Thrush: A-to-Z Guide from Diagnosis to Treatment to Prevention

Related concepts:

Candida, Oral pseudomembranous candidiasis, Yeast

Introduction to thrush:

Wordsworth says that we come into this world “trailing clouds of glory.” We also come trailing hosts of microorganisms. Even before an infant has completed her trip through the birth canal, she is already being introduced to the complex interplay of different species of life.

What is thrush?

Thrush, or oral pseudomembranous candidiasis, is a superficial yeast infection that is found in about 5 percent of healthy newborns.

Who gets thrush?

Infants usually acquire the yeast from their mothers during passage through the birth canal. The yeast is more apt to remain in those infants who abrade the lining of the mouth with prolonged sucking (such as babies who sleep with a bottle or pacifier). Visible thrush begins to develop 7 to 10 days after birth. The use of oral antibiotics, especially during the first year of life, can lead to recurrent or persistent thrush.

Immune deficiencies or systemic illnesses can also lead to chronic thrush.

What are the symptoms of thrush?

The lesions of thrush are white (or sometimes gray) plaques found on the insides of the cheeks, the lips, the tongue, or the palate. If the only symptom is a uniformly white tongue, it isn’t thrush. The plaques of thrush are often described as curd-like. Unlike milk residue, they adhere to the underlying tissue.

Thrush lesions can be quite painful for some children, leading to fussiness and decreased feeding. For other children, there appears to be no discomfort at all. Either way, the yeast sometimes passes through the gastrointestinal system and causes a yeast diaper rash on the other end.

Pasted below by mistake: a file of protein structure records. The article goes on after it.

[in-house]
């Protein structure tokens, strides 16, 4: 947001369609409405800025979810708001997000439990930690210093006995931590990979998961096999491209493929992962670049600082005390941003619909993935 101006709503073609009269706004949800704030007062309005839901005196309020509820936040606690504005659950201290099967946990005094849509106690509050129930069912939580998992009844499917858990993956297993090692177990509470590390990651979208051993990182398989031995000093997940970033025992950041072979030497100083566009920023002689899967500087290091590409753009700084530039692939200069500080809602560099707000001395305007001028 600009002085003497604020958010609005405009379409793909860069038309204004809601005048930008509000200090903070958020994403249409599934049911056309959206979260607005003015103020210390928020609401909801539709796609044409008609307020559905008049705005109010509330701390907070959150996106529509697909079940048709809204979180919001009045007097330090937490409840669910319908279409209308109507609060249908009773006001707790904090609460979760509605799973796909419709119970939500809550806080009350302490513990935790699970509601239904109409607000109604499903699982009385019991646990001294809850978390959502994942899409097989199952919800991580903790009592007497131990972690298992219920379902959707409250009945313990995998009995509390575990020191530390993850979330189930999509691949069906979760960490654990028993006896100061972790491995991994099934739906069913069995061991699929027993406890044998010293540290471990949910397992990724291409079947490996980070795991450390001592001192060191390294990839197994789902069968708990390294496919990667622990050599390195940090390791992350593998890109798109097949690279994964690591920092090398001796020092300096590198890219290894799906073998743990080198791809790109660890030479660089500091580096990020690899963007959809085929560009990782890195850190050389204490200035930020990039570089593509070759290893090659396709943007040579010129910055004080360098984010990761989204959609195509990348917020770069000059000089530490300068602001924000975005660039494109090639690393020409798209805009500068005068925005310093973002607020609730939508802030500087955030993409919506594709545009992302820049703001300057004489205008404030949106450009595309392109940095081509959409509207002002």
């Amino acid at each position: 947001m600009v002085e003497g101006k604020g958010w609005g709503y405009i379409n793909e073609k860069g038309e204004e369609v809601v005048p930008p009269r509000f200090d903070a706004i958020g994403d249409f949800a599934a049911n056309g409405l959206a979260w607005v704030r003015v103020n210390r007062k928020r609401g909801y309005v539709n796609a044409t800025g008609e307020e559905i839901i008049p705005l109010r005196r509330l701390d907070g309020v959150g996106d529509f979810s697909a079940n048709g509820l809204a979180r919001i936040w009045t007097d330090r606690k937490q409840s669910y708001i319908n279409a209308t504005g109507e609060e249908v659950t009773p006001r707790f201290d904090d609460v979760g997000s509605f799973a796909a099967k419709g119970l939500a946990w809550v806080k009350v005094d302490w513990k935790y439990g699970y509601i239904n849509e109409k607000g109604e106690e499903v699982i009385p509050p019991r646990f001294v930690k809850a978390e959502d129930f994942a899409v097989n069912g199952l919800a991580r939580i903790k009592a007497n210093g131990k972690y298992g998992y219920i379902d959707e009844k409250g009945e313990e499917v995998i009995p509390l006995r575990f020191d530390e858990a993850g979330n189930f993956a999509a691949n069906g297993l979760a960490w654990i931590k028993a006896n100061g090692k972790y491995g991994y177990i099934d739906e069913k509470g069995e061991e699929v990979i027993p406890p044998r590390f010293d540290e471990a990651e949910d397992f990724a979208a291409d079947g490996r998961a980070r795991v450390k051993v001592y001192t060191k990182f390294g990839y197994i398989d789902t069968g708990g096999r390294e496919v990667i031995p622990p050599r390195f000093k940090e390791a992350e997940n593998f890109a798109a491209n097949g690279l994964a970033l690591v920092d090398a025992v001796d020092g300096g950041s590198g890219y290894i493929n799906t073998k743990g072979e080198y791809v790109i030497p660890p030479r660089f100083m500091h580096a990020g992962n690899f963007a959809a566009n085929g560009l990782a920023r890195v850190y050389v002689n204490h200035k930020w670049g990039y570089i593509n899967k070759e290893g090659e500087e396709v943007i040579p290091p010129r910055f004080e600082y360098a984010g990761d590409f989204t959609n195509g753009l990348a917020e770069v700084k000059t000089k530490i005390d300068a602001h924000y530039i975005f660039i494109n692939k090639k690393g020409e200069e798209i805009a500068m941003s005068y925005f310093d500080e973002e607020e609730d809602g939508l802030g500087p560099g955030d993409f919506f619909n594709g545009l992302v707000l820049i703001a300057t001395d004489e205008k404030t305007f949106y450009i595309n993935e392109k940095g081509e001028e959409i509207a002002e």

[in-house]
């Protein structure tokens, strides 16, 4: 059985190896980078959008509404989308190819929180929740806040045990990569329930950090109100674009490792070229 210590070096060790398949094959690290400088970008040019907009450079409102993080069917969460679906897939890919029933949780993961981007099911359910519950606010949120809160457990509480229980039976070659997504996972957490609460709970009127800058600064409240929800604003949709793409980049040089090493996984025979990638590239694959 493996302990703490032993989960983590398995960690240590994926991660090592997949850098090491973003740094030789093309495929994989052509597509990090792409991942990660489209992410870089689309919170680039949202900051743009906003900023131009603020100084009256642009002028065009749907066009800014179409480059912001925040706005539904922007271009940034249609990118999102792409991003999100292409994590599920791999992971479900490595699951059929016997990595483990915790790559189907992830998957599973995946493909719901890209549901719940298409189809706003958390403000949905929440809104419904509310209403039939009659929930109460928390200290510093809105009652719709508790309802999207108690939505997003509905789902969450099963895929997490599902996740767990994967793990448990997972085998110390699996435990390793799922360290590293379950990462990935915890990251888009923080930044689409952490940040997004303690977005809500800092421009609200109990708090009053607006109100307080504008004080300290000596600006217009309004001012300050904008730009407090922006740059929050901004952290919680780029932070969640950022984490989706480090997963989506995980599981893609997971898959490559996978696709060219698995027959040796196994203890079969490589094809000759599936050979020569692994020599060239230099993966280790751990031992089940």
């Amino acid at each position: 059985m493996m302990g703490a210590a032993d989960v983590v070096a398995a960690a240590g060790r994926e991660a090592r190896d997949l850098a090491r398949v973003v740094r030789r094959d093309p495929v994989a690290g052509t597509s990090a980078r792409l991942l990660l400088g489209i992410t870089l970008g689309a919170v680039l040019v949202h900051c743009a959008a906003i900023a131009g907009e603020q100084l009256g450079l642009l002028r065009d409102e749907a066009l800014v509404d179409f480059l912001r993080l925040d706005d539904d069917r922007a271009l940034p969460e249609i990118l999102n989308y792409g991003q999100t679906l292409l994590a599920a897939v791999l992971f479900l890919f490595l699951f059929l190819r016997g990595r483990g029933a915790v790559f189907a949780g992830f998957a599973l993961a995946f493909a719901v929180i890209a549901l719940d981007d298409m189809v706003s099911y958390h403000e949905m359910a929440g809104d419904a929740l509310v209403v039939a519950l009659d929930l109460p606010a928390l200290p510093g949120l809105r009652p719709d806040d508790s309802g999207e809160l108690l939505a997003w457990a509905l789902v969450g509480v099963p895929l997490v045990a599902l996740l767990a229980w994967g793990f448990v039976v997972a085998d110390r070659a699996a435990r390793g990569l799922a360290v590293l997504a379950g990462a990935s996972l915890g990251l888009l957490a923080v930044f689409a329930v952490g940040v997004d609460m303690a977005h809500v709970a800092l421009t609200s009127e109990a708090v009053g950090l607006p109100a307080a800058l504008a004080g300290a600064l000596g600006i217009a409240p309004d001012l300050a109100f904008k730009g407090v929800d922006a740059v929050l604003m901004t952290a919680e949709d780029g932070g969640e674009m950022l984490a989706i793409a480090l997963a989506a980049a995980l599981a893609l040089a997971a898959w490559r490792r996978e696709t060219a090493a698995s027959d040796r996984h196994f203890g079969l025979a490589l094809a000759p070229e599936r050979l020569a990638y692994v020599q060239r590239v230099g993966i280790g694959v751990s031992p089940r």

Is thrush contagious?

The yeast that causes thrush can pass back and forth between the baby’s mouth and the mother’s breast, or any artificial nipple.

How long does thrush last?

In otherwise healthy children, thrush is a self-limited condition, usually resolving within a month from its first appearance without treatment.

How is thrush diagnosed?

Thrush is usually diagnosed on physical exam by its characteristic appearance. Brushing the lesions with a tongue depressor reveals reddened, tender areas that can bleed easily.

How is thrush treated?

Even though it will improve on its own, treatment is often recommended either to alleviate oral discomfort or to treat (or prevent) painful yeast diaper rashes.

Treatment usually consists of a gentle antifungal medicine. This can be applied directly to the plaques with a cotton-tipped applicator, or given orally.

Stronger medicines are available, though usually unnecessary. If the thrush persists, yeast on nipples or pacifiers should be considered as sources for reinfection. Some yeast medicines can also be placed on mother’s breasts. Artificial nipples and pacifiers can be sterilized.

How can thrush be prevented?

Some thrush is normal. Excessive thrush can often be prevented by avoiding unnecessary antibiotics, by breastfeeding, by quickly treating skin infections on the breast, and by keeping artificial nipples clean. Minimizing the use of artificial nipples also tends to minimize thrush.

Related A-to-Z Information:

Baby Acne, Baby Bottle Tooth Decay, Cold Sores (Herpes simplex), Colic, Contact Transmission, Cradle Cap, Diaper Rash, Gastroesophageal Reflux, Hand-Foot-Mouth Disease, Hiccups, Ringworm (Tinea corporis), Teething, Thumb-sucking, Type I Diabetes

Dr. Alan Greene

Dr. Greene is the founder of (cited by the AMA as “the pioneer physician Web site”), a practicing pediatrician, father of four, & author of Raising Baby Green & Feeding Baby Green. He appears frequently in the media including such venues as the The New York Times, the TODAY Show, Good Morning America, & the Dr. Oz Show.